College: Hunter College
Awards: National Science Foundation Graduate Research Fellowship, 2016
Searching for Microbes That Love To Eat Our Plastic Trash
The world is drowning in plastic. Almost every shred ever created still exists. Some is processed into other products, like polar fleece fabric. Some is recycled by melting, which consumes energy and releases toxic fumes.
Most is buried, but a plastic cup takes 50 to 80 years to decompose, a plastic milk jug 1 million years. Meanwhile, Americans guzzle from 2.5 million plastic bottles every hour (Institute for Sustainable Communication statistics).
Microbes offer a solution, and scientists worldwide are racing to find those whose happiest moments involve feasting on plastics. But there are so many kinds of plastics and at least 100 organisms discovered so far that can digest particular ones.
Angelina Volkova (Kingsborough Community College '13, Hunter College, '16) received a 2016 National Science Foundation Graduate Research Fellowship worth $138,000 over three years to determine which microorganisms are best at biodegrading which plastics - and what specific genes work that magic.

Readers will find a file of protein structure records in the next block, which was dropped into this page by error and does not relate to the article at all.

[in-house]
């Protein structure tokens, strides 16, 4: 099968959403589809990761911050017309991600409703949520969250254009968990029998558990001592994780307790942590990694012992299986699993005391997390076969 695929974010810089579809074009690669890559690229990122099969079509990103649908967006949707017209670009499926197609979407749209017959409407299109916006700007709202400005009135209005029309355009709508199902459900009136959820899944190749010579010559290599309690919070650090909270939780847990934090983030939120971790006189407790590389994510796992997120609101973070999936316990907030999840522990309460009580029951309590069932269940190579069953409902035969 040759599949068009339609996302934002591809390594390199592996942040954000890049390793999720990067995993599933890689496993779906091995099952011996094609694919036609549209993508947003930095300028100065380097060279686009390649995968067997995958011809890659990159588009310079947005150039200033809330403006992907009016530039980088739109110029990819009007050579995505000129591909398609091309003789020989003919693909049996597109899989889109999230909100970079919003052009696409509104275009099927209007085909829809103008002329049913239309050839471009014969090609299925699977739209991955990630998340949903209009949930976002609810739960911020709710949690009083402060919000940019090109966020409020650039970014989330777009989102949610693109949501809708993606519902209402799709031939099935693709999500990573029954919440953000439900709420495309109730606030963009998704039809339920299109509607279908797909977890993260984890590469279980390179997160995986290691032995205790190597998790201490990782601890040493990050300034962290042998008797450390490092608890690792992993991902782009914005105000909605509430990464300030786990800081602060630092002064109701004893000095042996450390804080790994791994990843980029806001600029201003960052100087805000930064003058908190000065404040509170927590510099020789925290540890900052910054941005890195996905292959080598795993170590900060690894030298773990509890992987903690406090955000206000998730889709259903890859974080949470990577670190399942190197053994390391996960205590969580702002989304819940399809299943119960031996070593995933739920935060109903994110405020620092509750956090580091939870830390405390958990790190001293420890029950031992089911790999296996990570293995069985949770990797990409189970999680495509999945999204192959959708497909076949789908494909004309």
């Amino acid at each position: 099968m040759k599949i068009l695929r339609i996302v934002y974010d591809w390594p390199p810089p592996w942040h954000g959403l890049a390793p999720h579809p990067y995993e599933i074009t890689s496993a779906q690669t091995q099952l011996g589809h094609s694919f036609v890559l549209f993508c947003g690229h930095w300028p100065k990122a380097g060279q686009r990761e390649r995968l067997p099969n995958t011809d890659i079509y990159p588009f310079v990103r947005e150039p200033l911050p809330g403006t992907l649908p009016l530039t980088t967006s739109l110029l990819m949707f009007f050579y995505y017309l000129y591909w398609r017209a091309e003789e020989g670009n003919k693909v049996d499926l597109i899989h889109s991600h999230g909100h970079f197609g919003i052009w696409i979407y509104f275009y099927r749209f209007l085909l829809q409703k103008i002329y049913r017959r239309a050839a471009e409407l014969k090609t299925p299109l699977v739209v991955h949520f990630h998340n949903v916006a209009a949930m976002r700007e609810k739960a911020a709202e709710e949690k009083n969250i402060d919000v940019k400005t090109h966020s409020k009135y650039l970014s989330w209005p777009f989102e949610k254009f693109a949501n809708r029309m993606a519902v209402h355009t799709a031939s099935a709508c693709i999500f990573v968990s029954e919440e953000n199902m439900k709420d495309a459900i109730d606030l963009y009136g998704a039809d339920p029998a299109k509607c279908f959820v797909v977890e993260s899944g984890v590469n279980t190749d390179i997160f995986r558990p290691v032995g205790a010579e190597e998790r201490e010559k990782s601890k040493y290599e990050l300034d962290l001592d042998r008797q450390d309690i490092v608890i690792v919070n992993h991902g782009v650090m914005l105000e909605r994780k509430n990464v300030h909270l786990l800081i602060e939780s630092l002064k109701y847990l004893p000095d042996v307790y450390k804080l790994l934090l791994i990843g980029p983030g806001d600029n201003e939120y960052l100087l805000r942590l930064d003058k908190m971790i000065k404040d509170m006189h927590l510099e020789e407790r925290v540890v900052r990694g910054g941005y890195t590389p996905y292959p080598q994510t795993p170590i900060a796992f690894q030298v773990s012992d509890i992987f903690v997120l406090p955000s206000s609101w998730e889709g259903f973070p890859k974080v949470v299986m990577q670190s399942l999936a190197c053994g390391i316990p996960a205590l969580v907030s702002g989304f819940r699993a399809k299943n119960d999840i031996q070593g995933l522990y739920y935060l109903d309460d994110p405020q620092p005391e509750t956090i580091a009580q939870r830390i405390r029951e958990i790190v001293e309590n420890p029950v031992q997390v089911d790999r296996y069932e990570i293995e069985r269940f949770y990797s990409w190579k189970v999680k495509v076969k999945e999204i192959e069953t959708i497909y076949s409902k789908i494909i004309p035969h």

Her field is bioinformatics, the computerized classification and analysis of biochemical and biological data. She starts a doctoral program at New York University's Sackler Institute of Graduate Biomedical Sciences in the fall.
"I found a paper from China, where researchers found a worm. Inside of it were bacteria that could biodegrade regular plastics, like water bottles," Volkova says. "But other researchers are reporting on other bacteria. The research is disjointed. We need to connect it."
Volkova grew up in Siberia, studying linguistics and Germanic languages during two years at Kemerovo State University, even though her heart was in the natural sciences. "My parents didn't want me to go into that field, because in Russia it meant living in a chemical city and working in a chemical plant in hazardous conditions."
A college exchange program brought her to the United States and, some years later, to Kingsborough's biology program. At Hunter, she worked with associate professor Akira Kawamura in chemistry (including investigating antibiotic-resistant bacteria in New York's environment) and was fascinated by associate professor Weigang Qiu's computational biology class. She spent the summer of 2015 as a research intern at MIT's Center for Brains, Minds & Machines analyzing data from the brain scans of autistic individuals; writing the plan to do that prepared her for the more ambitious NSF grant proposal.
"I developed the NSF project pretty much on my own," she says. "I read several papers and figured out that I could propose how to solve this environmental issue by combining different areas of research."